2016 February News

Boxer Property gets multi-dimensional loyalty


Photo by Ted Drake on Flickr

 One of Houston's most innovative companies is Boxer Property in the commercial property market. We asked President Justin Segal how they experience loyalty in the business-to-business arena, both as a supplier and a customer. In his own words… 

We have a customer named Dino Marcaccio who runs Texas Tax Group. He was a Texas State Tax Auditor, spent many years working for the comptroller’s office, then started his own consulting firm. I met Dino when he posted an video on YouTube about how much he loved his office. I went to meet him and was blown away by his enthusiasm and creativity. He shot a new video on the spot, taking me around to meet the other tenants on his floor. On my way out he gave me a stack of his CDs. It turns out he is an amazing and extremely versatile singer – standards to country – and has opened for Willie Nelson! Dino appreciated our approach to our customers so much that he told the whole internet, and we appreciate him for that. 

Another standout is Kimberly McCright. My brother Andrew, our CEO, met Kimberly when she was touring space at our first major Workstyle project in Clearlake. 1322 Space Park is a property with lots of collaborative space, a dog park, a food truck ramp, and other cool elements. Andrew told me that I had to meet Kimberly and that she was exactly the kind of customer we wanted. I met her a few weeks later and he was right. She really “got” what we were doing, and she became our property’s biggest supporter. In parallel to her primary business (Verbatim Court Reporting & Transcription), Kimberly set up an incubator and began recruiting other tenants to fill up the space around her business. She built a community around her, and has been very patient and understanding when construction and other issues arise. 

One of our favorite partners is a company called M-Files. At the time we signed up with them, M-Files was a somewhat unknown provider of document management solutions. We took a risk on a lesser-known vendor because we liked their technology. They appreciated our faith in them and dramatically overcame any concerns we had by providing over-the-top customer service. They were flexible and helpful with training and implementation, and have been very quick to help with any issues that arise. In return, we have provided many testimonials for them, discussed our experience with industry analysts and journalists, and even shot a promotional video for them in our office. Since we selected M-Files, they have made huge gains in the market and are becoming a major player in the content management space.Even though they have customers that are much bigger than us, they have continued to give us the same excellent service as when we started with them years ago. That’s how to get and keep our loyalty!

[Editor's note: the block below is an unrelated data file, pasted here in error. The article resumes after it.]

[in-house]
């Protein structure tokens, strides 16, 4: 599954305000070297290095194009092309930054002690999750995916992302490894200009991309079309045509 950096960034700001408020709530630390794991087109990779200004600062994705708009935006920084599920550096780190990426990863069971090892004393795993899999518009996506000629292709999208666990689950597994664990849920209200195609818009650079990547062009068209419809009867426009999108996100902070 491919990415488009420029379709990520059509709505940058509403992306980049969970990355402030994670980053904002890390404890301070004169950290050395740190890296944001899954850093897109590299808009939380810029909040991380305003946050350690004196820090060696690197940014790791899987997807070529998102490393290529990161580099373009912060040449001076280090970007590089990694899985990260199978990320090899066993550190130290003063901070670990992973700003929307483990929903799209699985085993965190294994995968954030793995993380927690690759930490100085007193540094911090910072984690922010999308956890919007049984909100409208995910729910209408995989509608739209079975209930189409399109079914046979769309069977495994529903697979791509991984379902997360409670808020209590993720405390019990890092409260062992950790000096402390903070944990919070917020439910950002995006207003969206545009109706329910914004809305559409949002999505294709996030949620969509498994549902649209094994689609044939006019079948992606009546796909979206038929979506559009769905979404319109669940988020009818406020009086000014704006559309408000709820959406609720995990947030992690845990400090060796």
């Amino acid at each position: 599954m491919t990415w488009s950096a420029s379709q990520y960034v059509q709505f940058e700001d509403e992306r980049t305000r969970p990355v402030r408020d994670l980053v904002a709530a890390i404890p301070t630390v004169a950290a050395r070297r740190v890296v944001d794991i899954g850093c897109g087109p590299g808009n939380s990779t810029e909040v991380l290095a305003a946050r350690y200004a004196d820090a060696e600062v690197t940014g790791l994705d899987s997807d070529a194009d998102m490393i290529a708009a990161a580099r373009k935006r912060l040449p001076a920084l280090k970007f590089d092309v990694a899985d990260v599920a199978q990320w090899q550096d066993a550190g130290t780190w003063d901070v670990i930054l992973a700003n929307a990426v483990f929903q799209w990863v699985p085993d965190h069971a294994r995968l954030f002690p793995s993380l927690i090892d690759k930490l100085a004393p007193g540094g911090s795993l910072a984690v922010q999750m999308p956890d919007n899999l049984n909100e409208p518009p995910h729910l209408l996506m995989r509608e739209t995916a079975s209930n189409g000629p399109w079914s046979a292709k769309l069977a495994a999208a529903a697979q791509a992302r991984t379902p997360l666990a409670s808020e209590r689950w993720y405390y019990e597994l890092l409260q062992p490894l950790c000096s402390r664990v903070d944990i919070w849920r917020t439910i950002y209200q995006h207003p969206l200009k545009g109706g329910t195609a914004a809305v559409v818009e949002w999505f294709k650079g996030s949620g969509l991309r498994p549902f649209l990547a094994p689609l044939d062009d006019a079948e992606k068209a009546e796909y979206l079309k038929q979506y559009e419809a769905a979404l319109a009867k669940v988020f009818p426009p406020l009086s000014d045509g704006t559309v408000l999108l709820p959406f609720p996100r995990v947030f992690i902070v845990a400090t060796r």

Loyalty built with friendliness at Gold's Gym

Garden Photo
Photo by Brant_Kelly on Flickr

After recently lamenting the lack of steady CRM from gyms, I found a this story about Gold's Gym. They approach the problem scientifically, but end up with a very friendly solution. 

Loyalty360: Gold's Gym Embodies the Definition of Customer Experience, 2015-Dec-1 by James Loy

"We are trying to change hearts and minds, and we need to do a tremendous amount of effort and work on our human capital side,” [Senior Director of Member Experience Brad] Bean said. "So we try to find team members that see value in what they do. And we have found that friendliness, by far, is the most impactful score that we can measure."

Working with InMoment and through a comprehensive analysis of data, Gold’s Gym found this to be true almost independent from any other factor. This one metric held true, regardless of many other factors including facility cleanliness or even the condition of the equipment. Friendliness consistently increased and enhanced the brand’s customer experience across all levels, and at every turn.

The Loyal Bank of Favors

Photo by Smabs Sputzer on Flickr

Loyalty gets tangled up with reciprocity. Loyalty is about making a long-term commitment, a commitment to weathering the storms in a relationship. In contrast, reciprocity is "tit-for-tat," and it's much more fragile. Rory Sutherland recently did a good job of teasing apart the difference. The more mileage in your relationship, the more slack… giving both sides permission to make mistakes and to get favors as well as forgiveness. 

Wired UK: Relational capital will drive business in 2016, 2016-Jan-16 by Rory Sutherland

Any non-anonymous transaction involves more than the exchange of money; it also entails the exchange of an invisible and unquantified mental "trust currency." If I keep an Uber driver waiting on my first ever journey, the likelihood that I am a bad customer is quite high; on the other hand, if I force a 20-minute wait after a long, unblemished record of punctuality -- well, he should probably forgive me that one.

You could call this currency "the benefit of the doubt." Over time, we expect businesses to which we have been repeatedly decent to reflect that in their treatment of us. Loyal repeat customers believe that, with each transaction, the seller should add a mental credit to the favour-bank. If this tacit rule is broken, and the favour-bank proves to be empty, moral outrage may cause the scandalised customer to defect -- even at some cost to himself.